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The Spinach is an annual plant, long cultivated for the sake of its succulent leaves, a native of Asia, probably of Persian origin, being introduced into Europe about the fifteenth century.

Spinach is relatively rich in nitrogenous substances, in hydrocarbons, and in iron sesqui-oxide, which last amounts to 3.3 per cent of the total ash. It is thus more nourishing than other green vegetables. It is a valuable part of the diet in anaemia, not only on account of its iron, but also for its chlorophyll.

Chlorophyll is known to have a chemical formula remarkably similar to that of hemoglobin, and it is stated that the ingestion of chlorophyll will raise the hemoglobin of the blood without increasing the formed elements.

The plant contains from 10 to 20 parts per 1,000 by weight of chlorophyll. During the war, wine fortified with Spinach juice 1 in 50 was given to French soldiers weakened by hemorrhage.

According to Chick and Roscoe (Biochem. Journal, 1926, XX, 137), fresh leaves of Spinach are a rich source of vitamin A, a small daily ration (0.1 gram and upward) encouraging growth and lessening or preventing xerophthalmia in young rats on diets devoid of fat-soluble vitamins.

Spinach also contains a powerful antioxidant called lutein.

Lutein is a complex compound which belongs to the carotenoid family that plants are able to synthesize, but the human body cannot.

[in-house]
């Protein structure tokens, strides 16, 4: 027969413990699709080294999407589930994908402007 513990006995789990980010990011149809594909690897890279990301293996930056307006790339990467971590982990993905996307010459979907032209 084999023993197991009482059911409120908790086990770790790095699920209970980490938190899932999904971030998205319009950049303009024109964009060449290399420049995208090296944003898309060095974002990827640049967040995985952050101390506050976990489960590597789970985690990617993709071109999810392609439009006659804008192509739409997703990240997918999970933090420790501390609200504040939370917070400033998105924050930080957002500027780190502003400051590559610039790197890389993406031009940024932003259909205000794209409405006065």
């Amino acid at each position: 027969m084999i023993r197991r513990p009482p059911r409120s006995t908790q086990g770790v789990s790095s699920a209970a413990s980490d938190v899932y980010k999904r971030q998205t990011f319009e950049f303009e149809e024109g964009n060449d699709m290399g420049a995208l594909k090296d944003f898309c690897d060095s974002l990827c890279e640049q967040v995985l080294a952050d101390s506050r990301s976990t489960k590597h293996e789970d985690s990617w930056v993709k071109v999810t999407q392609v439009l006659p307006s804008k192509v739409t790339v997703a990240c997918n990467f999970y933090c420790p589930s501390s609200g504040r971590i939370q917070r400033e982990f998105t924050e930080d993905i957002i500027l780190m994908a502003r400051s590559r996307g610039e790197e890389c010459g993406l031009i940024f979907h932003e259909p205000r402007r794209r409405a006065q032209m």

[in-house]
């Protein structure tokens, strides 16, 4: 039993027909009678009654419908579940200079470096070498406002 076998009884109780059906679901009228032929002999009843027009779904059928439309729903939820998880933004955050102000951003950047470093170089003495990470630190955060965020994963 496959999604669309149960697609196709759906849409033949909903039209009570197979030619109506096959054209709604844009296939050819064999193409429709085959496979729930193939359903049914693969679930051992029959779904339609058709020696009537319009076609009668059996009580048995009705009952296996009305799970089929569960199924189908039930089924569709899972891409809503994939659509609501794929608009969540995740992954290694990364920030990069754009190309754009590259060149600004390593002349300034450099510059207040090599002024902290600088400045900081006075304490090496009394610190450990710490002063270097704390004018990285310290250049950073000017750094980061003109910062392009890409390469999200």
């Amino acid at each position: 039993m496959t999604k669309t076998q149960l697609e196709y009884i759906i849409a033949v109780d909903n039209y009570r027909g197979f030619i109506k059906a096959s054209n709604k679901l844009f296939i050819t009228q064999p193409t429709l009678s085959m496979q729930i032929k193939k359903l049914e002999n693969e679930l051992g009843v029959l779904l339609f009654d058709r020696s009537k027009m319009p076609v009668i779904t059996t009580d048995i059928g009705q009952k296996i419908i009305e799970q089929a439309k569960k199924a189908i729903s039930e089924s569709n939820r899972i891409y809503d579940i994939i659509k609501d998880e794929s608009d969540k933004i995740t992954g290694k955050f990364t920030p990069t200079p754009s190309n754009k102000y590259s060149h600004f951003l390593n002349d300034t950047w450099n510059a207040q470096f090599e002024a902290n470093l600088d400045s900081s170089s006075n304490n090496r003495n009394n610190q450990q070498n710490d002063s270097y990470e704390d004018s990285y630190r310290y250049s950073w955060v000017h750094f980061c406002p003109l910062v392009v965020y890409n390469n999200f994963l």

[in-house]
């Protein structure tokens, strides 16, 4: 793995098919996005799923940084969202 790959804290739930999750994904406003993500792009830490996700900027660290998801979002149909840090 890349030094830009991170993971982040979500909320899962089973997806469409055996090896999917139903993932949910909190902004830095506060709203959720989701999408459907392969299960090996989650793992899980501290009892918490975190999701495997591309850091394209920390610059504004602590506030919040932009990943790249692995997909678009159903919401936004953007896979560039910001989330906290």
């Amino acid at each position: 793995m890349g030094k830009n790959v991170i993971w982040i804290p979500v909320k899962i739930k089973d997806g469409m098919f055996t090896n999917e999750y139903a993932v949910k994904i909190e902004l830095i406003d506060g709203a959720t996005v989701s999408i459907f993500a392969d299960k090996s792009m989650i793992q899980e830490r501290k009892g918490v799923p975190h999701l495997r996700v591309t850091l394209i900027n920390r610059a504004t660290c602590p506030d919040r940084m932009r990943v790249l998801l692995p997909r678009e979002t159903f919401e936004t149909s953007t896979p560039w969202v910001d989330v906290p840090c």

Lutein has many uses in the body. For some time researchers have been looking at the role lutein and other antioxidants play in protecting the skin against the effects of the sun. The sun´s rays contain UVA radiation.

This radiation can cause the formation of free radicals in cells that have been shown to be a first step in the chain leading to cancer; they may also be responsible for the aging process that affects skin. It has been estimated that sun exposure is the largest factor contributing to skin aging caused by external factors.

Lutein is found in the skin and perhaps, not by chance, in highest concentrations in nasal skin - the part of the body that is often the most exposed to sunlight. The chemical structure of lutein gives it its antioxidant power and therefore it can protect against free radical damage caused by UVA radiation. This basically will act as an internal sunblock.


Zeaxanthin found abundantly in Spinach, is a yellow - colored lipid – soluble xanthophyll, which is also an oxidized dydroxy derivative of beta – carotene. This biochemical, is a strong antioxidant and one of two yellow carotenoids found in the retina.

It is widely believed that zeaxanthin acts to filter and shield harmful blue light from the eye and protect against age – related macular degeneration, leading cause of blindness in people over 65 years old.

Ounce for ounce, spinach contains more than twice as much zeaxanthin and more than 60 times more lutein as yellow corn. These carotenoids are now believed to protect against development of cataracts, and may have other health benefits as well.

Spinach grown in the open in winter, spring or autumn possesses no antirachitic properties that can be demonstrated by the methods employed. Spinach leaves when irradiated with ultraviolet rays from a Hg vapour quartz lamp become powerfully antirachitic.

Boas (Biochem. Journal, 1926, XX, 153) found that the fresh leaves of winter-grown Spinach added to an experimental diet caused an even greater improvement in the wellbeing of rats and in the rate of growth than was caused by the addition of cod-liver oil.

The weight of the skeleton was not, however, proportionally increased. The conclusion was drawn by Boas that winter Spinach contains an amount of vitamin D which is negligible compared with its content of vitamin A.



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